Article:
Take the Plunge into Modern Pharmacy Design

Posted by Robert Walthall on Fri, Feb, 17, 2017 @ 09:00 AM

Modern pharmacy design has come a long way from the traditional beige and white colored, linoleum-floored, fluorescent sterility so common in the big-box stores so prevalent in many American communities. Thanks to a new focus that independent pharmacy owners and managers have adopted, often as a way of helping them stand out from the large chain-store drugstores, pharmacy design has started taking into account the feelings of the customer. Many are striving to create a shopping environment that's homey, comforting, responsive and ultra-service oriented. There are lots of things that go into creating a kind of store where people enjoy their shopping experience enough that they're happy to come back often and anxious to share the experience with friends and family. Consider some of these.

It all Comes Down to Pharmacy Design

Creating a warm, welcoming, professional, light-filled, pleasantly-appointed pharmacy environment is really geared to one, single purpose. You want to draw in quality customers and make it easy for them to spend more time in your store and to walk out with armloads full of your fine-quality merchandise. Here are some things to incorporate into your pharmacy design to help make that happen:

  • Walk into your store as though this was your first visit and look at things as though looking through the eyes of your customers. The experience starts with your pharmacy's exterior look, which should incorporate your brand colors, bold, descriptive signage and an attractive display in the front window (if you have one). The outside area should be free of litter and if there's any vegetation it should be well cared for. Not surprisingly, if the outside of the store isn't looking good, some potential clients won't even enter your doors.
  • Fill the inside of your store with natural lighting coming in from large, uncovered windows and/or skylights. Do away with harsh fluorescent tube lights and replace with environmentally- and customer-friendly LED lights. Full-spectrum compact fluorescent bulbs can be used to simulate natural outdoor lighting with focused LEDs being used to highlight specific merchandising areas.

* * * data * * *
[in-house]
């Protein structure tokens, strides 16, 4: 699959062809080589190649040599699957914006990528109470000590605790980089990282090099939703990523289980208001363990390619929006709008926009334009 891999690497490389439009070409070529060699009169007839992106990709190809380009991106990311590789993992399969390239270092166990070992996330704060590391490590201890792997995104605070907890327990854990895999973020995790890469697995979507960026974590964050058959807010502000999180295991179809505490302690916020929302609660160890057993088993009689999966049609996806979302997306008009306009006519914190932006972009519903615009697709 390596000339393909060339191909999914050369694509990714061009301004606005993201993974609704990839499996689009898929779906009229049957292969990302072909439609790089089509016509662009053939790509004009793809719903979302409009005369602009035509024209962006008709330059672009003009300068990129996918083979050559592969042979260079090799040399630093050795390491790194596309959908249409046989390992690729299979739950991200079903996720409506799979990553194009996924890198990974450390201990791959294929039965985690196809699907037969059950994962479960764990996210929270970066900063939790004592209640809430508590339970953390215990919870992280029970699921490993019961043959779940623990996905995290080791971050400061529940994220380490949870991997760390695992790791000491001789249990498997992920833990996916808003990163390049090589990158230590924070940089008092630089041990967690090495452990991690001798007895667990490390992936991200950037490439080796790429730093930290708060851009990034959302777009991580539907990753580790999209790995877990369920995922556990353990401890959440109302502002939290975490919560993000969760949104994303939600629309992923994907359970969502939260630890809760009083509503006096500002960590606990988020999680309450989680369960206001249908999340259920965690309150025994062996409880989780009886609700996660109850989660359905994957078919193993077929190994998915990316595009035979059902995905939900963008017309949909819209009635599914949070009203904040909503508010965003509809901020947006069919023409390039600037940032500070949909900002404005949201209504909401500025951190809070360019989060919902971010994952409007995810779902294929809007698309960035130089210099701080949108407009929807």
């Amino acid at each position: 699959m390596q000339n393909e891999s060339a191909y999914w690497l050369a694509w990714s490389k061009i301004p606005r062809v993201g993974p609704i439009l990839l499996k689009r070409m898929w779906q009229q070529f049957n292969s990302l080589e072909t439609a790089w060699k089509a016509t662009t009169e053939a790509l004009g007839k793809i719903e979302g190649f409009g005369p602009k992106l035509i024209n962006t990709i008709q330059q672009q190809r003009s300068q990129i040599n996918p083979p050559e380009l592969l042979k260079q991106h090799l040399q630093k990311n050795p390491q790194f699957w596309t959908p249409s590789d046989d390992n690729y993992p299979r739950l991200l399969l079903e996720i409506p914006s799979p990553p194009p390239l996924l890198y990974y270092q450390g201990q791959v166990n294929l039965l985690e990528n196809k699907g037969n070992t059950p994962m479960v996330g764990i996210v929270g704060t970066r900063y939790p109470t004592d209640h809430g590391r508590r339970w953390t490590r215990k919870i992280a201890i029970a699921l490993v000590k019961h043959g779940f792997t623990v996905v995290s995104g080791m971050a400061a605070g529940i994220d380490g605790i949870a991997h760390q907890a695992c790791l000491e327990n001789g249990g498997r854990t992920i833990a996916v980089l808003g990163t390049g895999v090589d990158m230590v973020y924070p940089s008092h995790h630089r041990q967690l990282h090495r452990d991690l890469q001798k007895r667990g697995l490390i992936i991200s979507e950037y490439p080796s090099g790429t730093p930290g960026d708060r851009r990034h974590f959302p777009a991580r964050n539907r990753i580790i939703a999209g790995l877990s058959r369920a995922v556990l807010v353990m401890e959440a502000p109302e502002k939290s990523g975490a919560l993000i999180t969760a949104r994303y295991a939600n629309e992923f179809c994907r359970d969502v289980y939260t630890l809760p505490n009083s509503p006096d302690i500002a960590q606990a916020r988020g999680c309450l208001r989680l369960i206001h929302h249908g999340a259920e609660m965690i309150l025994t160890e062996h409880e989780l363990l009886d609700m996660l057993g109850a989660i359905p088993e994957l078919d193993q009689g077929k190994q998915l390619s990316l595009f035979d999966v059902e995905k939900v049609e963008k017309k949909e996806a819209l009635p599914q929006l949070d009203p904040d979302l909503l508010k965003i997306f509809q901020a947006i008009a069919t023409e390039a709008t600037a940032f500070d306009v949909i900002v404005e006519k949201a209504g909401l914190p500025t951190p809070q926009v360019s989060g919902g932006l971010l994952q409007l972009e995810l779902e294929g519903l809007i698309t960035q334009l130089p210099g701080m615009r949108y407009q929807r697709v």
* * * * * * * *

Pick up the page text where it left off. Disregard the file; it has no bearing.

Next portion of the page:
• The entry area should include an eye-catching display of hot-moving products, seasonal and holiday items or those being offered on discount. The entry area should set the tone of your store. The pharmacy counter should be located in the rear of the merchandise area so that customers have to walk through various sections to reach it, but it should be visible from up front.
  • Display shelving should be set up in such a way as to direct customer foot traffic in a predetermined direction. Colorful signage should be placed to indicate each section of the merchandising area and informational stand-alone displays can be used to create interest and gain the attention of shoppers passing by. Shelving should be modern and attractive and not more than head height, with gondolas in the center of the store and wall units on the perimeter. These can be outfitted with pegboard or slat-wall backings, which can accommodate a variety of display accessories.
  • It's important to provide resting areas strategically throughout the store, especially near the pharmacy counter where clients may be waiting for their prescriptions to be filled. Even better is to create a coffee/tea bar or soda fountain counter with some small tables and chairs where clients can sit and visit with others. This area should include some impulse-buy display shelves or bins.

Pharmacy design done properly will help increase the number of customers coming into your store, the amount of time they spend shopping and your bottom line. Use these and other tips to improve the customer shopping experience.

Topics: pharmacy design, Retail Pharmacy